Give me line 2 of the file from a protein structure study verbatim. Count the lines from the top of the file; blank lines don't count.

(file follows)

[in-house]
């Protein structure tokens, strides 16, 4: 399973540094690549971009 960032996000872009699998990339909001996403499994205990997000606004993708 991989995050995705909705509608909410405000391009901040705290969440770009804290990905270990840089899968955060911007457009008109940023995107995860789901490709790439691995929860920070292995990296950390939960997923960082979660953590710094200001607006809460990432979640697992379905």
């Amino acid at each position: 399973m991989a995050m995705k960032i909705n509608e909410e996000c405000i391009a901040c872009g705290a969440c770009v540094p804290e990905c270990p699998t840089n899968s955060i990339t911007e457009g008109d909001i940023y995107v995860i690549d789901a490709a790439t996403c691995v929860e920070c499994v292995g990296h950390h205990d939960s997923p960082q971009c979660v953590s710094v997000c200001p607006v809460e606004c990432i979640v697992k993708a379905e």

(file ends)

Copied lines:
């Protein structure tokens, strides 16, 4: 399973540094690549971009 960032996000872009699998990339909001996403499994205990997000606004993708 991989995050995705909705509608909410405000391009901040705290969440770009804290990905270990840089899968955060911007457009008109940023995107995860789901490709790439691995929860920070292995990296950390939960997923960082979660953590710094200001607006809460990432979640697992379905």